The Cliff Effect occurs when families’ income increases enough that they lose eligibility for public assistance supports like food, childcare, and housing, but not enough to afford these on their own. 

The result is that an increase in wages leads to a decline in standard of living. It causes people to turn down raises and promotions and is a major factor in perpetuating multi-generational poverty.

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Example: Mary, a head of household with two children under the age of 8.

  • Mary earns $14 per hour, which is $24,430 per year after taxes.
  • Additional housing, childcare, and food assistance benefits worth $28,570 brings her net resources to $53,000.
  • Her net salary has now increased to $34,900!
  • BUT she loses $18,000 in benefits because of that increase.
  • Now her net resources are only $45,000, a decrease of $8,000 in net resources  even though she got a raise.

What are the impacts of the Cliff Effect?

"I constantly feared that increasing my wages would result in losing my benefits that were essential to caring for my family, but I wanted to make sure I was doing everything I could to care for my son and be a role model for him."
"I’ve been avoiding promotions for so long knowing that I would lose all this support, but I’m tired of it now. For years I’ve had to choose between job opportunities and buying groceries. I couldn’t save money. I didn’t grow because of it.”
"I was grateful for the support of public assistance but…it was also a hindrance sometimes…maybe I could get a housing voucher or a voucher for childcare, but if I made a little more money (even .10c more per hour!), I might lose those services, or my health care was threatened."
"I wanted to work again but was scared to do so because I knew that if I went back to full-time work I could lose a lot of help for my daughter…I lost half of the aid for my daughter. Six months later we stopped receiving any SNAP."
"It’s difficult because you make a couple dollars more an hour and your benefits are cut. You’re making less money than you were when you were on assistance so I can understand why people would go back to not working and just getting assistance. I remember crying."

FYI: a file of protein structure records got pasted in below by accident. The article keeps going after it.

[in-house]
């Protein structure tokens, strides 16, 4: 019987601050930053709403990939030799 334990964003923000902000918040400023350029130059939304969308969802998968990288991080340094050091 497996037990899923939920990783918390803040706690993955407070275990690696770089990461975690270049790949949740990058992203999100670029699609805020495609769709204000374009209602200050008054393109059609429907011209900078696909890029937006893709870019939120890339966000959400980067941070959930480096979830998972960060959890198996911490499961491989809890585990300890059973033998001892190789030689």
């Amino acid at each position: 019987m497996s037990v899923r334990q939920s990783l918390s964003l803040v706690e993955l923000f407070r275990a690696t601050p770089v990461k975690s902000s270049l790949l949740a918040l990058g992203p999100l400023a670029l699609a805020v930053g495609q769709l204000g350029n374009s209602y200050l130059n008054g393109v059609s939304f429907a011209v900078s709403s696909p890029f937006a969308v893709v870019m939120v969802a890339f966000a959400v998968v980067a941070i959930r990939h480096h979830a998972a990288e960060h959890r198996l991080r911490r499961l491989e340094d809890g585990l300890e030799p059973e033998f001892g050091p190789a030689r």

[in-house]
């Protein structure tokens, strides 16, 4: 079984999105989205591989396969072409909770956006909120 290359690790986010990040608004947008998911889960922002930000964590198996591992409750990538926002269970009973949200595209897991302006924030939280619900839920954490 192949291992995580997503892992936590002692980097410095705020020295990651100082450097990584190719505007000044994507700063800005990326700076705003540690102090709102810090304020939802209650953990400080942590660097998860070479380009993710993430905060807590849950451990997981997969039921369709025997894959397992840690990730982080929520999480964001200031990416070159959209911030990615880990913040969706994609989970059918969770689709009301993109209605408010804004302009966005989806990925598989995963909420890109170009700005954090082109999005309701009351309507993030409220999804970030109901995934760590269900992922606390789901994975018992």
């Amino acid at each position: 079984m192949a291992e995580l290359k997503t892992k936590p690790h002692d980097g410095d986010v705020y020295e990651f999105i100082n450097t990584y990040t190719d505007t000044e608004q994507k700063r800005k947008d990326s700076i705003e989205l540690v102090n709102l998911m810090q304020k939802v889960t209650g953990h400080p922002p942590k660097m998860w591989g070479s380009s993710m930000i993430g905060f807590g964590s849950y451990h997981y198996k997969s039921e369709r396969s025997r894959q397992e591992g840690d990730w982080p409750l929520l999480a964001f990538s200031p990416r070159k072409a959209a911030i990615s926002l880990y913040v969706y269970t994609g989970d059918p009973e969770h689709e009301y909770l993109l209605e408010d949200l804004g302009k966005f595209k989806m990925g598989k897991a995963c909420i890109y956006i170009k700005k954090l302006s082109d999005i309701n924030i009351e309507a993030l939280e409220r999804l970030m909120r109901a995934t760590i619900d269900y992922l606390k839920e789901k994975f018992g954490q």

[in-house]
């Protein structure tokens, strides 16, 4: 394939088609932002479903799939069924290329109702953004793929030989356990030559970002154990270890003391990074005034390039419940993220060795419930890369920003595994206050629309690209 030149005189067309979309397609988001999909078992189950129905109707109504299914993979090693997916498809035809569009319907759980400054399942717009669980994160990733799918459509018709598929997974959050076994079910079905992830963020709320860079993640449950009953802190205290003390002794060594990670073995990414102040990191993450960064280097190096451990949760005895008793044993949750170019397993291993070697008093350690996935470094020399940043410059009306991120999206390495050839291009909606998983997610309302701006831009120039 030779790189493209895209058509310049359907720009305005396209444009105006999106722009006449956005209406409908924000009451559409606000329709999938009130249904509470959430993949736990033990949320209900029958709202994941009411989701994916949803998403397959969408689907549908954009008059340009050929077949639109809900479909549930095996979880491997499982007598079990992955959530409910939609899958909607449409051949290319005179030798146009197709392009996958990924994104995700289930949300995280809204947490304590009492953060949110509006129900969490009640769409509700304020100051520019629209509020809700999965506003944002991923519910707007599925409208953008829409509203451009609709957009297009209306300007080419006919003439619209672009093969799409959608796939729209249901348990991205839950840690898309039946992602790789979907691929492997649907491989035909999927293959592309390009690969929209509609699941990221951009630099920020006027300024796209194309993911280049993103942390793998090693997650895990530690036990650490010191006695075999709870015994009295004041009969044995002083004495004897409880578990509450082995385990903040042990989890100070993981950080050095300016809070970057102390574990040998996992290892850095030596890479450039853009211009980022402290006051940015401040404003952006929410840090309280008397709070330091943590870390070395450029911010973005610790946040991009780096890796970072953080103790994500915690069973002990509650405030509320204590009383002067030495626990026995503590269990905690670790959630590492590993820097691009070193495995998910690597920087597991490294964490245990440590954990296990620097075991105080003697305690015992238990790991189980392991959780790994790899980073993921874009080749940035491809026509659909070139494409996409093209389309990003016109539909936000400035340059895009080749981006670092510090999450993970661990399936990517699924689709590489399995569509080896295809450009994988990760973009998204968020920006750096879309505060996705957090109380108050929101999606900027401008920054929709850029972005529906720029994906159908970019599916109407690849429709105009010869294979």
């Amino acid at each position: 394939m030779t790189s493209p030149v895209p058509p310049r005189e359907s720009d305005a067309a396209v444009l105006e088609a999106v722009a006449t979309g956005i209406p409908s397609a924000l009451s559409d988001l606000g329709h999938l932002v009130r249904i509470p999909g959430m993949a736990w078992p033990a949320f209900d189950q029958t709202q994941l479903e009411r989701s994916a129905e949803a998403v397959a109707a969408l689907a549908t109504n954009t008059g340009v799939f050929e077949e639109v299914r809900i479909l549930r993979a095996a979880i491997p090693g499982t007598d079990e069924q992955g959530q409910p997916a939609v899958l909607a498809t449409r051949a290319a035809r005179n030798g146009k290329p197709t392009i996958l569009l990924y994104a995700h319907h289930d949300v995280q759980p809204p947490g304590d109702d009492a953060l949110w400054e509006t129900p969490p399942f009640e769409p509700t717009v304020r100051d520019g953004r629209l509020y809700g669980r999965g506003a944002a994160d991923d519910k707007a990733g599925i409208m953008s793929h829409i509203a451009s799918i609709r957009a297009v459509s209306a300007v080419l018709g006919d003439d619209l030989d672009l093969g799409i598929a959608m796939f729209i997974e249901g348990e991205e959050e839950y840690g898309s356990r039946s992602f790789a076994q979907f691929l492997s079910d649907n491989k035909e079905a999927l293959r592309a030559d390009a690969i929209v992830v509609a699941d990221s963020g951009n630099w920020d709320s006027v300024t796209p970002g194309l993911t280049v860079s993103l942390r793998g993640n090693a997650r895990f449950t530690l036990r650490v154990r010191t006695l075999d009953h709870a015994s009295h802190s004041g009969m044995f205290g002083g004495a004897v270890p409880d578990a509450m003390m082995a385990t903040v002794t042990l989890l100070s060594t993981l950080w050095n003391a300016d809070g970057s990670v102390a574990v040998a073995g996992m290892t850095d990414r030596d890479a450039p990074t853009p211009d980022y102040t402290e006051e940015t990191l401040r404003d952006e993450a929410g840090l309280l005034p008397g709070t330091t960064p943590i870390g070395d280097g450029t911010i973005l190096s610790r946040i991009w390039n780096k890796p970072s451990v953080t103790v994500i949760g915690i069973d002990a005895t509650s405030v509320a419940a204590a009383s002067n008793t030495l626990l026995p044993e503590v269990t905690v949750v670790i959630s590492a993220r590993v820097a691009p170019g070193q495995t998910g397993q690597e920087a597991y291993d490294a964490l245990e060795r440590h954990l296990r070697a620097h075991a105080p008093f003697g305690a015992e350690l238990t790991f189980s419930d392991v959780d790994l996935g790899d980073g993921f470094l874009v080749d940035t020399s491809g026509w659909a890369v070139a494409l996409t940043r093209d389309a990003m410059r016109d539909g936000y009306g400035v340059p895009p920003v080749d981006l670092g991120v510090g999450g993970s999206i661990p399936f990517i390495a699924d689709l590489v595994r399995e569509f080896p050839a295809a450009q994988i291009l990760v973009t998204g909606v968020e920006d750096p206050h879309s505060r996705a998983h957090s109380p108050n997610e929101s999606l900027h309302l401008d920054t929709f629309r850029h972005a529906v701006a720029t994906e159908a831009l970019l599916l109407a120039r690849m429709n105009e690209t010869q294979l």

“Eventually I was able to find childcare for my toddler, but only with the financial support of Dress for Success…Am I going to get a good enough full-time job that will sustain my family? Because if it pays too much I might not qualify financially for other supports and it will be an extreme struggle.”

The Bridge to Prosperity Pilot, which was passed by the Massachusetts legislature in the 2022 Economic Development Bill, would fill the gap and provide Mary with $8,000 as she continues to advance her career, allowing her to take the job!

Shayvonne website

Springfield WORKS is implementing the innovative three-year Bridge to Prosperity Pilot. We will work with up to 100 residents and their families across Massachusetts who are receiving any form of public assistance to attain higher-paying jobs and careers.

As participants’ income increases and the value of their safety net benefits decrease, the program will provide supplemental cash benefits to bridge the gap. Participants will also receive one-on-one career and financial coaching to reach their goals, and connections with several participating employer partners with living wage employment opportunities.